COMMENT: Russian Imperialism - don't be afraid of the bear

By bne IntelliNews November 1, 2011

Kingsmill Bond of Citigroup -

The fear of Russia Imperialism is back– The recent decision by Vladimir Putin to return to power in Russia for up to another 12 years has caused fear of a revival of imperialism amongst some investors, who think back to the 1980s when the Soviet Union still was a global power.

But there are no grounds for it – However, we think such fears are groundless. Russia is a middle-sized power accounting for around 3% of global GDP, and this share is unlikely to rise significantly. In our view, investors should not over-react to colourful messages by Russia's leaders intended for internal consumption only.

Russia will have to modernise to survive – The real geopolitical driver for Russia is the relative rise of China which may eventually oblige it to modernise in order to stay relevant. Just 20 years ago, Russia and China had similar levels of GDP, while today China's is five times higher and rising; a degree of superiority not seen since the Middle Ages.

The lessons of history – Russia's share of global population peaked in 1913 at 8.7% and of GDP in the 1960s at over 10%. The fall from influence in the last 20 years has been unprecedented, and explains both local and global misconceptions.

The risk is populism – We believe the risk to the Russian story is that of a charismatic leader who seeks to recreate past glories.

Plays on change. The election and the continuing instability in Belarus and Ukraine may spark further fears of Russian imperialism, and investors should be ready to take advantage of sharp market movements. We continue to argue that Gazprom is the reform proxy for Russia and the way to play the hope for change.

The past


Below, we present Russia's share of global population and GDP, taking data mainly from the famous historical series put together by Angus Maddison, the economic historian. We look at the Russian Empire, the Soviet Union and now the Russian Federation.

A number of interesting facets stand out:

- Population peaked in 1913 at 8.7% of the global total, and in 1940 was still at 8.5% of the total. It is widely argued that, without the many tragedies visited upon the country in the course of the twentieth century, the population of Russia would be comparable to that of the US today, or over 300 million.

- GDP peaked in the 1960s at over 10% of the global total (14% if satellite states are included), and even as recently as the end of the 1980s it was nearly 8%. However, with the end of the Soviet Union, the decline of oil and the failure of the communist model, it fell to 2% of global GDP in 1998.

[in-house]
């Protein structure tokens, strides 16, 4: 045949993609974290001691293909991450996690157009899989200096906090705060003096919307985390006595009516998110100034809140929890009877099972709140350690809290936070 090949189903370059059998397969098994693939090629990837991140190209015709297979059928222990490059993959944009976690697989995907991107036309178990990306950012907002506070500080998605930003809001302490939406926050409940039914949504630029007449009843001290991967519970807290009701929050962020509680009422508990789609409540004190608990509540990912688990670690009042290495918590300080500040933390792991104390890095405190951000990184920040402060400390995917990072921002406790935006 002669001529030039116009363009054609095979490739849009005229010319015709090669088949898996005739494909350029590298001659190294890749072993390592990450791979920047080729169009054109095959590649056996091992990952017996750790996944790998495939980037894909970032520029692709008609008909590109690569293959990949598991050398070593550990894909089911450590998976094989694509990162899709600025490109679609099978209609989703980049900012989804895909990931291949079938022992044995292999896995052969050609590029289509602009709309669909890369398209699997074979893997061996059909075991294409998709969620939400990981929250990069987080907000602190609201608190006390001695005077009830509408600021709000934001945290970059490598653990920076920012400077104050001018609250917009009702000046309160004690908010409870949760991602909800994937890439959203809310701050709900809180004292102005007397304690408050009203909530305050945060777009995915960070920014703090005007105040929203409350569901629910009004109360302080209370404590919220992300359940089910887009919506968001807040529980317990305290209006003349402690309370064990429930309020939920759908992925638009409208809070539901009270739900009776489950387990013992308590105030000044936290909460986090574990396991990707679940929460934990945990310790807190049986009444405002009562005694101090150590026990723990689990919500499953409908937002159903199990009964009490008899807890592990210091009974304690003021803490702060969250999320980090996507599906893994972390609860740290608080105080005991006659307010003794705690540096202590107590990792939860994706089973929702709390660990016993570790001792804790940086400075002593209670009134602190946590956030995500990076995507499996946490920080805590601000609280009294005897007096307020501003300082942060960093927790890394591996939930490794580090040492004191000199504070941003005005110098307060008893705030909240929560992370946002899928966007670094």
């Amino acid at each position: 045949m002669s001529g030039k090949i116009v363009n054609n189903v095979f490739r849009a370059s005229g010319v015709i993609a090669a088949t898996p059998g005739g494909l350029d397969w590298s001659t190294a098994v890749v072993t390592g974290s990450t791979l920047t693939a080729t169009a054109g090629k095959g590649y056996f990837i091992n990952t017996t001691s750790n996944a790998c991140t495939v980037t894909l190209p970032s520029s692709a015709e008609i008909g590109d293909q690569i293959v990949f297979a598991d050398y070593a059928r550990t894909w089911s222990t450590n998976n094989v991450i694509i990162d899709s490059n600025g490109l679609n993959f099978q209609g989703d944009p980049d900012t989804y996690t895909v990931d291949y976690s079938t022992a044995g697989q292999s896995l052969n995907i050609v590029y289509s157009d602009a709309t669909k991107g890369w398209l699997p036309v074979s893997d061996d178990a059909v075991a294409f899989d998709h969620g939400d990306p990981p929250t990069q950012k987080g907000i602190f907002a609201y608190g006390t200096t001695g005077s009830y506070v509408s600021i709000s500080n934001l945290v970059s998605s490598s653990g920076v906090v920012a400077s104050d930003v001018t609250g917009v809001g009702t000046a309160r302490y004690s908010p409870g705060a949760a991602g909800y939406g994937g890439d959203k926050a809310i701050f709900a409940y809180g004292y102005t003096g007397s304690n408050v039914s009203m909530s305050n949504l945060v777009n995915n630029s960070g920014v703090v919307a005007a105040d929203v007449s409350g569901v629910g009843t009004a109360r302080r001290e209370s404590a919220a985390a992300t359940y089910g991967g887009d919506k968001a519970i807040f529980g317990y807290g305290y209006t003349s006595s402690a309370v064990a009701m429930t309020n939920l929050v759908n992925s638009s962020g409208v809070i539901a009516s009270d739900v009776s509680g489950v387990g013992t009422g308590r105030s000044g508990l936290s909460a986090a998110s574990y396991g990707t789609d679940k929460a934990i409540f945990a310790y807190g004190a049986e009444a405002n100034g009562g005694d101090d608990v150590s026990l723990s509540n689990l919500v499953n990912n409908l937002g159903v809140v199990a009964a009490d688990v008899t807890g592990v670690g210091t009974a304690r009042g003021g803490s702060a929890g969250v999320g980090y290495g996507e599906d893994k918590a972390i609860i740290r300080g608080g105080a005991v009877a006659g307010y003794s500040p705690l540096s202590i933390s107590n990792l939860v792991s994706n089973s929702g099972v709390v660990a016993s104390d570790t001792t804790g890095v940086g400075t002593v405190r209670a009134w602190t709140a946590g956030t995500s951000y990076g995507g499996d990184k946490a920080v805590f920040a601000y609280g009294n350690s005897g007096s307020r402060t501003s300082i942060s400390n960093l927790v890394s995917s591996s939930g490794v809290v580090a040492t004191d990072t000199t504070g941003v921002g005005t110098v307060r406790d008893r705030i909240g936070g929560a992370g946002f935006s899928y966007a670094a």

- Over the course of the recent commodity boom, GDP has risen to 2.5% of global GDP, taking data from Angus Maddison. The IMF data, which takes a later date for the calculation of PPP, and is more likely to be accurate for the future, shows Russia having a slightly higher share of GDP, at 3% for 2011. For the purposes of this piece, we use the Maddison data as it of course has a longer history of estimates

Russia and China

The most telling point of comparison is of course between Russia and China, where we show below their percentage of global GDP as well as Chinese GDP as a multiple of Russian.

Points to highlight from this are:

- Russia overtook China as a percentage of global GDP in the early twentieth century, and maintained that lead until the end of the Soviet Union.

- However, the twentieth century in retrospect looks anomalous, a brief period in which Russia had a larger economy than China.

- Since the end of the Soviet Union, China's share has risen fourfold while that of Russia has more than halved. China now has an economy nine times the size of that of Russia if we take the Angus Maddison data; the IMF data is slightly different, and implies that Chinese GDP is five times higher.

- Within this context, the age-old Russian fear about the vulnerability of its sparsely populated Far Eastern territories on the Chinese border is understandable.

Russia and Europe

We can also examine this process of GDP peaking and contracting for the major powers of Europe.

Points to highlights are:

- France peaked round 1870, the UK in 1900 and Germany before the first world war. However, Russia did not peak until the 1960s.

- The speed of Russia's decline was unprecedented, falling from 8% to 2% in the course of ten years and leaving the majority of the population impoverished.

- In contrast, in the UK, it took 70 years for the country's share of global GDP to halve, a period in which living standards for the mass of the population increased dramatically.

The future

The question of course is whether Russia can reverse this relative decline. Leaving aside the potential for expansion through mergers with its neighbours, there are two key variables to consider: population and GDP per capita.


The population decline has been arrested thanks to immigration, a rising birth rate and a falling death rate. However, even with relatively optimistic assumptions, it is hard to imagine Russia's population growing significantly. For example, the UN forecasts Russia's population will only rise if the fertility rate increases to well over 2 children per woman, compared to a little over 1.5 today